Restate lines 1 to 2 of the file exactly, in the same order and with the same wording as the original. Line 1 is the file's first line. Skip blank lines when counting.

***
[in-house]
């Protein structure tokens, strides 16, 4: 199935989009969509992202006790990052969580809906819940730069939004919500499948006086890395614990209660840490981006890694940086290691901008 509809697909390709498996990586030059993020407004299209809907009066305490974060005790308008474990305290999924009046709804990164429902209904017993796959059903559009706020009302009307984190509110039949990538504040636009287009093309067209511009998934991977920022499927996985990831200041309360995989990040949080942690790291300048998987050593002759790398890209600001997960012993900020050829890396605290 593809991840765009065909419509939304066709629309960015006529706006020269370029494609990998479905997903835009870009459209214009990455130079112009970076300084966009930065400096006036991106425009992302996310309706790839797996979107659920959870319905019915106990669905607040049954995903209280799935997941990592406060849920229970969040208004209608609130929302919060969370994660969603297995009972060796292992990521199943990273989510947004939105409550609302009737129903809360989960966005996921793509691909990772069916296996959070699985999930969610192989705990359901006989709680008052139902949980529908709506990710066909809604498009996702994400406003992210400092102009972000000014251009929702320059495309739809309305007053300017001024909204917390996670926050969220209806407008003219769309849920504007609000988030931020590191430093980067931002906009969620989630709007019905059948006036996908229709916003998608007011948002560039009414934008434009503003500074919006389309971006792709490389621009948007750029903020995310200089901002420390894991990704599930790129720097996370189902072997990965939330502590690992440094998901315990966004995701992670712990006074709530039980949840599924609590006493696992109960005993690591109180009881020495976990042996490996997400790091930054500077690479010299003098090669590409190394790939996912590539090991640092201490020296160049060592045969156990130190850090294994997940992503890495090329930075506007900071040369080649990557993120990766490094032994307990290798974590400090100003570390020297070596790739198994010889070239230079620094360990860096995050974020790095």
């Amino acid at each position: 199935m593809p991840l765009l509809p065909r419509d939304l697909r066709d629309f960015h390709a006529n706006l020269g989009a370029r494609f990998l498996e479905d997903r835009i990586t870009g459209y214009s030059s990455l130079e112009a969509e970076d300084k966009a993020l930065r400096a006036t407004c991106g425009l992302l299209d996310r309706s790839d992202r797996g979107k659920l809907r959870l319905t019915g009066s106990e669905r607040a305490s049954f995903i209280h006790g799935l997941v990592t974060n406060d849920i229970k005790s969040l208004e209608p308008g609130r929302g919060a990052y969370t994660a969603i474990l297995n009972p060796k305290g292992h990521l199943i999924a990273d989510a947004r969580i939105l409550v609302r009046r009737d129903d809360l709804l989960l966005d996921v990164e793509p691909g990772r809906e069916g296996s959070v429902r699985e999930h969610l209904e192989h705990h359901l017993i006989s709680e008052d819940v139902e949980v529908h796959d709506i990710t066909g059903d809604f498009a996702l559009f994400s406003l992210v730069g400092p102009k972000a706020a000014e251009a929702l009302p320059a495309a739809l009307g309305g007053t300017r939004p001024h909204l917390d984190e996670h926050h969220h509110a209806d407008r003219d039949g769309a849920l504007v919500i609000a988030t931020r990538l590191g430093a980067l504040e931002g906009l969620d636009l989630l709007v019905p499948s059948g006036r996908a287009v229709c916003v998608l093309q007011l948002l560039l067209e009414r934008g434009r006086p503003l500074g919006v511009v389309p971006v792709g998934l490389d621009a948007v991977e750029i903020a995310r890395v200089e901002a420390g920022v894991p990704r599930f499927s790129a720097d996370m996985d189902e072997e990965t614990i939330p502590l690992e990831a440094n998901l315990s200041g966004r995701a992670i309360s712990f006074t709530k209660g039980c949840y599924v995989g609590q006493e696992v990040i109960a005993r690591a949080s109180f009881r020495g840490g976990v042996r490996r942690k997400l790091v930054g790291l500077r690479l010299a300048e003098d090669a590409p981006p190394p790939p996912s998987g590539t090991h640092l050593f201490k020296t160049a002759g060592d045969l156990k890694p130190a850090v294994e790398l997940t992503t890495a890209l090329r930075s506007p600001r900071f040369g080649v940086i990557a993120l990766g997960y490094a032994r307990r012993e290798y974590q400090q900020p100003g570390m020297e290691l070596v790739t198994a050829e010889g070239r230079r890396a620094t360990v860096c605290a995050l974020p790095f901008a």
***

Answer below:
[in-house]
């Protein structure tokens, strides 16, 4: 199935989009969509992202006790990052969580809906819940730069939004919500499948006086890395614990209660840490981006890694940086290691901008 509809697909390709498996990586030059993020407004299209809907009066305490974060005790308008474990305290999924009046709804990164429902209904017993796959059903559009706020009302009307984190509110039949990538504040636009287009093309067209511009998934991977920022499927996985990831200041309360995989990040949080942690790291300048998987050593002759790398890209600001997960012993900020050829890396605290 593809991840765009065909419509939304066709629309960015006529706006020269370029494609990998479905997903835009870009459209214009990455130079112009970076300084966009930065400096006036991106425009992302996310309706790839797996979107659920959870319905019915106990669905607040049954995903209280799935997941990592406060849920229970969040208004209608609130929302919060969370994660969603297995009972060796292992990521199943990273989510947004939105409550609302009737129903809360989960966005996921793509691909990772069916296996959070699985999930969610192989705990359901006989709680008052139902949980529908709506990710066909809604498009996702994400406003992210400092102009972000000014251009929702320059495309739809309305007053300017001024909204917390996670926050969220209806407008003219769309849920504007609000988030931020590191430093980067931002906009969620989630709007019905059948006036996908229709916003998608007011948002560039009414934008434009503003500074919006389309971006792709490389621009948007750029903020995310200089901002420390894991990704599930790129720097996370189902072997990965939330502590690992440094998901315990966004995701992670712990006074709530039980949840599924609590006493696992109960005993690591109180009881020495976990042996490996997400790091930054500077690479010299003098090669590409190394790939996912590539090991640092201490020296160049060592045969156990130190850090294994997940992503890495090329930075506007900071040369080649990557993120990766490094032994307990290798974590400090100003570390020297070596790739198994010889070239230079620094360990860096995050974020790095």